Astros: A Trip Down Bad Trade Lane
Bad trades happen all the time. Heck, the Astros are guilty of that transgression on multiple occasions.
In case you haven’t heard, the NBA’s Sacramento Kings just made arguably one of the worst trades in recent memory. Oh wait, this is a baseball blog devoted to the Astros, right?
Oh well. Lessons can be applied from one sport to another quite often.
Anyway, a bad trade is a bad trade. The goal of any trade is acquire “assets” that in theory should improve a team’s present or future standing. However, Sacramento failed to do either.
This reminds me of a certain Astros trade from earlier this decade. It involved Michael Bourn, who became a fan favorite in Houston.
I won’t bore you with the details surrounding the circumstances of Bourn’s departure. I assume at this point most of everyone who reads our material is familiar with the drastic Astros rebuild.
Simply put, the Astros traded their third-best player by WAR (2.7) in 2011 for a quartet of unproven players. Otherwise known as Jordan Schaefer, Brett Oberholtzer, Paul Clemens, and Juan Abreu.
At the time I remember that this trade felt a bit underwhelming return. And as I find old articles about the trade, like this one from ESPN.com, it just reenforces that notion.
The Astros honestly did not receive much in terms of production or wins from any of the four players. For example, Schaefer produced a negative 0.7 WAR in Houston. Oberholtzer was the outlier as he produced a 3.7 WAR in his time as an Astro, but that was over a span of three seasons. Abreu holds steady with a 0.0 WAR. However, Clemens and his negative 1.5 WAR in two seasons was something else to behold.
The general manager at the time, Ed Wade, did not do the Astros any favors with this trade. And I personally liked most of Wade’s moves in his time with Houston. This one just seems like a clear miss. Maybe that was his best offer though? Unfortunately there isn’t a way to know for sure without the man himself shedding some insight.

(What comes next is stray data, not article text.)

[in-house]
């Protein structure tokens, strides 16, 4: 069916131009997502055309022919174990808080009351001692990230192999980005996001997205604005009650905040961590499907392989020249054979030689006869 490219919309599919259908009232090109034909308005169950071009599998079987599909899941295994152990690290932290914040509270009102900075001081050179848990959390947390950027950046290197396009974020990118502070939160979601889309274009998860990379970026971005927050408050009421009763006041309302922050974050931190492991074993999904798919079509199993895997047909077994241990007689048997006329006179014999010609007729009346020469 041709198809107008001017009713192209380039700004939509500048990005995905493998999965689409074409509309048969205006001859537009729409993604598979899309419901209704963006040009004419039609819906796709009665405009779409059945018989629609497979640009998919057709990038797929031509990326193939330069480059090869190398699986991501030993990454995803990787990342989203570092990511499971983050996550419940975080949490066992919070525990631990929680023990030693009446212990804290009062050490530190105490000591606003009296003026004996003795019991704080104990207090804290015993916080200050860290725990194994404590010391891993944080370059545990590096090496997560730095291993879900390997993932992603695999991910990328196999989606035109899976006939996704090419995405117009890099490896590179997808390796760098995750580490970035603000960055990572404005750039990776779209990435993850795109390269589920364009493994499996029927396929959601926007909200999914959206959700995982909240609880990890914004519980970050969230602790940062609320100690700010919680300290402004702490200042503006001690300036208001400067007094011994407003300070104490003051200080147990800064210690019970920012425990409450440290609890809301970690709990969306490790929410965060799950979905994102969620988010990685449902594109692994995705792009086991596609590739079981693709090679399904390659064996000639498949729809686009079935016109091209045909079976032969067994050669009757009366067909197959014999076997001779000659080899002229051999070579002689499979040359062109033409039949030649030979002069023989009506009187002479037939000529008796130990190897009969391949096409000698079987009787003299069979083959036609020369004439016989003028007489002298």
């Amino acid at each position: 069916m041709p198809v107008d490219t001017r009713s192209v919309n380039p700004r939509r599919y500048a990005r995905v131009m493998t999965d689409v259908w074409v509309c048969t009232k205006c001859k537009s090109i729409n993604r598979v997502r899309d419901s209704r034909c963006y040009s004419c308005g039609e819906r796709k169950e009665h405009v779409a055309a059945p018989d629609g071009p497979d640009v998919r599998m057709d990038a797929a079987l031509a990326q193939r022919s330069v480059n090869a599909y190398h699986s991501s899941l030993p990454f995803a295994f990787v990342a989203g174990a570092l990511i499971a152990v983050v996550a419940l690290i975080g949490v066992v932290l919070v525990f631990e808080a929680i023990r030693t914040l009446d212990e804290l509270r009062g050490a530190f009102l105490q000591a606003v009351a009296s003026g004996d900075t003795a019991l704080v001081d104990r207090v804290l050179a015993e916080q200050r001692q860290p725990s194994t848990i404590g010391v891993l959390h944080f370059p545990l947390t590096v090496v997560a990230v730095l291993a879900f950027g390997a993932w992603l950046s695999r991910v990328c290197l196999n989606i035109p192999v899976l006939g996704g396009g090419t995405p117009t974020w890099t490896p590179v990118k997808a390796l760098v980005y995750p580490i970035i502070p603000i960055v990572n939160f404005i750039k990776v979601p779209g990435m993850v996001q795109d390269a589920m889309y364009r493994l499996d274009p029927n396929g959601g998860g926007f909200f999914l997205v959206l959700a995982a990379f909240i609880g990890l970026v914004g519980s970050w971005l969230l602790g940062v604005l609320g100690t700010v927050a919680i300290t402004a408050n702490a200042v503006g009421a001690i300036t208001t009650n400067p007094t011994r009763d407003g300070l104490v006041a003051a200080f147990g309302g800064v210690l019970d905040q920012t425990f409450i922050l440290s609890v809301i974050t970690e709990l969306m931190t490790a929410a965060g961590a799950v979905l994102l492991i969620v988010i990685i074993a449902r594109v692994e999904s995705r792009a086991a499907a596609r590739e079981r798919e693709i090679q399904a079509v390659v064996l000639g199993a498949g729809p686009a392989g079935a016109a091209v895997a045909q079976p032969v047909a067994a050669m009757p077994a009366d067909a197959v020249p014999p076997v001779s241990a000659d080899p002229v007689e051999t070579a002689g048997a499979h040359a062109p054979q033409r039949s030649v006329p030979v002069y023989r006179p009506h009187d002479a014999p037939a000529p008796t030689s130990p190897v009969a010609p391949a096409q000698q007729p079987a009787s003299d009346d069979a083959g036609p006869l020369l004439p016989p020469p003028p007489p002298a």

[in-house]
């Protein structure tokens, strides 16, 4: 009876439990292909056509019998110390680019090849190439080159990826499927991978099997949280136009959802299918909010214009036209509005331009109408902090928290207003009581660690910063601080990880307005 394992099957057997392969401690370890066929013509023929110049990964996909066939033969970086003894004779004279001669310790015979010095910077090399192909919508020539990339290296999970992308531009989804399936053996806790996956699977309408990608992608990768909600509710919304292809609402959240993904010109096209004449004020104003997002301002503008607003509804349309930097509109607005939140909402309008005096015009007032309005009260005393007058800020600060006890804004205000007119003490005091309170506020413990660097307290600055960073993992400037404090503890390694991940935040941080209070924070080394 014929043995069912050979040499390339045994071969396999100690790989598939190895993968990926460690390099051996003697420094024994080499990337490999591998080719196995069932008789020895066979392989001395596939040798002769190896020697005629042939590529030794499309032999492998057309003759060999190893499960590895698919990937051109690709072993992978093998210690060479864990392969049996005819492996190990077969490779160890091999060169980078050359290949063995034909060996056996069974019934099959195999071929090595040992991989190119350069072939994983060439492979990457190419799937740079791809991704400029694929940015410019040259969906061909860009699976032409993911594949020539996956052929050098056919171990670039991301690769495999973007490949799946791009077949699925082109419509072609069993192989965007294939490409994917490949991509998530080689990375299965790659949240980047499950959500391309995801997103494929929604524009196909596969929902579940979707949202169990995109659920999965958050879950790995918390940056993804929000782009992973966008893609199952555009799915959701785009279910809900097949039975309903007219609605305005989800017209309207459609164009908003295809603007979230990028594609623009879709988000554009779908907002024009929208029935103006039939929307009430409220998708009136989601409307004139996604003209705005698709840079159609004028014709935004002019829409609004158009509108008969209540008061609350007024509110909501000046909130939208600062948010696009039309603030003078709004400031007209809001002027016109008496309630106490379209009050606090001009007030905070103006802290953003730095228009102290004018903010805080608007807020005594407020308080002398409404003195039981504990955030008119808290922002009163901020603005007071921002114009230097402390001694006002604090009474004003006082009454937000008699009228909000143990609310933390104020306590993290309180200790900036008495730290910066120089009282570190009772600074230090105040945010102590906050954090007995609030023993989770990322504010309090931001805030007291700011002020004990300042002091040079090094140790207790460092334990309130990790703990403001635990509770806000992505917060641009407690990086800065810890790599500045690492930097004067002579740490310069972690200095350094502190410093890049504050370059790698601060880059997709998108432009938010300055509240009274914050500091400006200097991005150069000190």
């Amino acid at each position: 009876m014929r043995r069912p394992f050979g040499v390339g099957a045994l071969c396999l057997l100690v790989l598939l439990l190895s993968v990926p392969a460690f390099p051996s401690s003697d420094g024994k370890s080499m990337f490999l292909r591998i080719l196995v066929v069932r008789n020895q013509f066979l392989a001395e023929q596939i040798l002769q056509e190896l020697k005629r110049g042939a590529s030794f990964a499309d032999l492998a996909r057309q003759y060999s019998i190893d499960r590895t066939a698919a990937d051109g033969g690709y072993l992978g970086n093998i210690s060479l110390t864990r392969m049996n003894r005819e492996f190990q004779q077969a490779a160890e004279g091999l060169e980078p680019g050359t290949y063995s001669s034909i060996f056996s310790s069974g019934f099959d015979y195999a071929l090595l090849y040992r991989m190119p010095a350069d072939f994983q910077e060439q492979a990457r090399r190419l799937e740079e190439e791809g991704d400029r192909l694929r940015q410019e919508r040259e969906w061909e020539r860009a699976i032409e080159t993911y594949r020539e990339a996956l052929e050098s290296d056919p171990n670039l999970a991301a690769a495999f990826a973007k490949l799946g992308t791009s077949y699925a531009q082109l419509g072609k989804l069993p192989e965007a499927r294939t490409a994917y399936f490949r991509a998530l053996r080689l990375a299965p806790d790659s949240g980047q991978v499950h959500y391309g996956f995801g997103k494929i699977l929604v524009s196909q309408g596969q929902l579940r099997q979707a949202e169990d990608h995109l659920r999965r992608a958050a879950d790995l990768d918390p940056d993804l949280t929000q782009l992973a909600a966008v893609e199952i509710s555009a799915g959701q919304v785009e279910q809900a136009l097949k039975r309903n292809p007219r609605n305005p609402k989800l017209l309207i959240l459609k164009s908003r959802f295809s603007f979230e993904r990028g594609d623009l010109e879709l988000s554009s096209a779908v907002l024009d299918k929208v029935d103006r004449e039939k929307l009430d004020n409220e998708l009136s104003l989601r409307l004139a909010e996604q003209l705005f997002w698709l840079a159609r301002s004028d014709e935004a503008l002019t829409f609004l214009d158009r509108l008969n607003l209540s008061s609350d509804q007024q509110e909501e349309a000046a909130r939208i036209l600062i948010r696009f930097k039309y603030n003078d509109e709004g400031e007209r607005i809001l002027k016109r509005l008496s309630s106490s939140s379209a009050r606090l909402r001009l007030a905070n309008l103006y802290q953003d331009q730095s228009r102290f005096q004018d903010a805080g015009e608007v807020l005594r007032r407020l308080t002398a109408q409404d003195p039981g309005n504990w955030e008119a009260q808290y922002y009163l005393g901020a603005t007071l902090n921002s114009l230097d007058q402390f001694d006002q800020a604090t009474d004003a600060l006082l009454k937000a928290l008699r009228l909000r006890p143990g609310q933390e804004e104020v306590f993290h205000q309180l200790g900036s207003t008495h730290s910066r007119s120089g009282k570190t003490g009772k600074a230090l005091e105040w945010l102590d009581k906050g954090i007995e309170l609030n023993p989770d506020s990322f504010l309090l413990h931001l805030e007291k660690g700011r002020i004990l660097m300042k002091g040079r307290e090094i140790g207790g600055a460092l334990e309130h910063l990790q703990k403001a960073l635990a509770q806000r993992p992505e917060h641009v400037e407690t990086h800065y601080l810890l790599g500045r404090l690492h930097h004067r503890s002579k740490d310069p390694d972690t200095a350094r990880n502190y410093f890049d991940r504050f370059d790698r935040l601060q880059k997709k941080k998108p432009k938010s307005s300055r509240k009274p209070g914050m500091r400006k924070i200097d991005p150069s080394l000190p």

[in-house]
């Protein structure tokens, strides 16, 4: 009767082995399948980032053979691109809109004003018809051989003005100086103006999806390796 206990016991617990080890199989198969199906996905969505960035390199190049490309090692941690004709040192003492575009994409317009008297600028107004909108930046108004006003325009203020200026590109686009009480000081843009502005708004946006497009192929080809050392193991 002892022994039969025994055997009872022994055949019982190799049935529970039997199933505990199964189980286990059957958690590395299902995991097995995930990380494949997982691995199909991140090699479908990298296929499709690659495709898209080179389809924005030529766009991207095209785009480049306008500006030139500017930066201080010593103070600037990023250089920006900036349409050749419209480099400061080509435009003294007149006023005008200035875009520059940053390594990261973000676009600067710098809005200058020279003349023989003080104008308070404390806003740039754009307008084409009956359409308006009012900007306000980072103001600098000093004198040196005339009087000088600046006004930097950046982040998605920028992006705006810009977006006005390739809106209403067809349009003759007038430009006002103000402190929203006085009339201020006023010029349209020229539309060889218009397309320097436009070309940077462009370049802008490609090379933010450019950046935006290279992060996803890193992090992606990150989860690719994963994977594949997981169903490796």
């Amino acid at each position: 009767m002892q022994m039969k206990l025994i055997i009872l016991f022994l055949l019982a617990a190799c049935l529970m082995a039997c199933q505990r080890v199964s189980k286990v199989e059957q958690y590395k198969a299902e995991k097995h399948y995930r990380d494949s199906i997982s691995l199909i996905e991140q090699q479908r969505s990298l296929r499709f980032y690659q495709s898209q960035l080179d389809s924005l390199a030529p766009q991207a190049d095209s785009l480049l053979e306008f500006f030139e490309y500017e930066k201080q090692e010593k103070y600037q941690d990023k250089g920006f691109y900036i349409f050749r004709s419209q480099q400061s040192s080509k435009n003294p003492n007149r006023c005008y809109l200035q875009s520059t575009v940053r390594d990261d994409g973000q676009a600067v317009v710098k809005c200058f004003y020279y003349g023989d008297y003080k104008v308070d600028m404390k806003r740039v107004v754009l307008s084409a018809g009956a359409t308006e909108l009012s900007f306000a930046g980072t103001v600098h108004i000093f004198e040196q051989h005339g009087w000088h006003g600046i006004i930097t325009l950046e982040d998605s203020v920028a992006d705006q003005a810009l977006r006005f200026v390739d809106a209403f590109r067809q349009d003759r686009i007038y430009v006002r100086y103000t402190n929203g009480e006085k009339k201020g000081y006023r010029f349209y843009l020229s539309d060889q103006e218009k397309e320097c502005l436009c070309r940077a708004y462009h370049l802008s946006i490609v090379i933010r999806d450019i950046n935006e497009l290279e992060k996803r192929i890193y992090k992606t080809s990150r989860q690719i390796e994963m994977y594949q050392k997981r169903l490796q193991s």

In defense of Wade though, it wasn’t like Bourn had a skill set that usually generates a significant return via trade. After all, he was a hitter who got by on an above average BABIP that season (.381 in 2011). Plenty of his value also lied in his speed and defense. Not to mention that he didn’t possess a long track record of success. Don’t forget that more and more teams were starting to become more analytical in their baseball operations.
So how does this relate to the NBA trade that I mentioned earlier?
Well, there isn’t much to relate it on other than that it was a bad trade. And bad trades can remind you of over bad trades, no matter the sport. Essentially both trades demonstrate how a valuable asset that surely could’ve fetched a more attractive offer in light of the deal of actually consummated. Of course, the average fan, like myself, is not privy to actual trade discussions.
Next: It's time for an Astros centered talk show on AM radio!
All we have left to go on are the results. And while Bourn should’ve generated a higher return, you can see why the Astros didn’t receive more for him. Unfortunately, this still remains one trade that should’ve netted much more in return. Oh well, there is no use in crying over spilt milk now.
**Statistics courtesy of Fangraphs**